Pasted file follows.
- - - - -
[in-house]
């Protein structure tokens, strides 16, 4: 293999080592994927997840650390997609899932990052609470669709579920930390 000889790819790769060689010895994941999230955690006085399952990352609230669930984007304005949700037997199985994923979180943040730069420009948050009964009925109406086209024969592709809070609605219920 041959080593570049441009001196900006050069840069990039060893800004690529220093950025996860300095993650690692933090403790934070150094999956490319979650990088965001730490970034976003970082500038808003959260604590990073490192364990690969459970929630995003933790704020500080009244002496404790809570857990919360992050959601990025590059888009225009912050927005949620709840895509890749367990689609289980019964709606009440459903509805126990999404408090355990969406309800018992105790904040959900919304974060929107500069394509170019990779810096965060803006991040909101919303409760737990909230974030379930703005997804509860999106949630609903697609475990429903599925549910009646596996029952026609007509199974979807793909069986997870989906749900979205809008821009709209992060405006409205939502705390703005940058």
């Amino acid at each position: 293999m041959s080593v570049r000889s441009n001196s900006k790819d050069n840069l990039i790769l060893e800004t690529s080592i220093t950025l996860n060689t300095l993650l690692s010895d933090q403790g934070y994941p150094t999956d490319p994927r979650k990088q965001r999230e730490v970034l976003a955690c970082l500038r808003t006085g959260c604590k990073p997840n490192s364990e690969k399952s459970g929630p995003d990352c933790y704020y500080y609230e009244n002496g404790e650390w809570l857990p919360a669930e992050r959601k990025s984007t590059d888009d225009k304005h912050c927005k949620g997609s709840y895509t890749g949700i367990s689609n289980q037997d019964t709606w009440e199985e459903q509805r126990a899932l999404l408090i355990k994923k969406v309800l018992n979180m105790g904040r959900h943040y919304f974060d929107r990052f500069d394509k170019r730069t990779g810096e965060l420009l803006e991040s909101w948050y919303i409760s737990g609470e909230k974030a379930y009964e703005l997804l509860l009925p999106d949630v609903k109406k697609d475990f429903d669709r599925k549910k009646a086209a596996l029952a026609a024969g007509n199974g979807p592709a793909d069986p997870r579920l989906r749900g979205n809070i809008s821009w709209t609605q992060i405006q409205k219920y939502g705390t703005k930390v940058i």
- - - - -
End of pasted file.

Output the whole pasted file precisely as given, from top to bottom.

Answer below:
[in-house]
């Protein structure tokens, strides 16, 4: 293999080592994927997840650390997609899932990052609470669709579920930390 000889790819790769060689010895994941999230955690006085399952990352609230669930984007304005949700037997199985994923979180943040730069420009948050009964009925109406086209024969592709809070609605219920 041959080593570049441009001196900006050069840069990039060893800004690529220093950025996860300095993650690692933090403790934070150094999956490319979650990088965001730490970034976003970082500038808003959260604590990073490192364990690969459970929630995003933790704020500080009244002496404790809570857990919360992050959601990025590059888009225009912050927005949620709840895509890749367990689609289980019964709606009440459903509805126990999404408090355990969406309800018992105790904040959900919304974060929107500069394509170019990779810096965060803006991040909101919303409760737990909230974030379930703005997804509860999106949630609903697609475990429903599925549910009646596996029952026609007509199974979807793909069986997870989906749900979205809008821009709209992060405006409205939502705390703005940058």
């Amino acid at each position: 293999m041959s080593v570049r000889s441009n001196s900006k790819d050069n840069l990039i790769l060893e800004t690529s080592i220093t950025l996860n060689t300095l993650l690692s010895d933090q403790g934070y994941p150094t999956d490319p994927r979650k990088q965001r999230e730490v970034l976003a955690c970082l500038r808003t006085g959260c604590k990073p997840n490192s364990e690969k399952s459970g929630p995003d990352c933790y704020y500080y609230e009244n002496g404790e650390w809570l857990p919360a669930e992050r959601k990025s984007t590059d888009d225009k304005h912050c927005k949620g997609s709840y895509t890749g949700i367990s689609n289980q037997d019964t709606w009440e199985e459903q509805r126990a899932l999404l408090i355990k994923k969406v309800l018992n979180m105790g904040r959900h943040y919304f974060d929107r990052f500069d394509k170019r730069t990779g810096e965060l420009l803006e991040s909101w948050y919303i409760s737990g609470e909230k974030a379930y009964e703005l997804l509860l009925p999106d949630v609903k109406k697609d475990f429903d669709r599925k549910k009646a086209a596996l029952a026609a024969g007509n199974g979807p592709a793909d069986p997870r579920l989906r749900g979205n809070i809008s821009w709209t609605q992060i405006q409205k219920y939502g705390t703005k930390v940058i």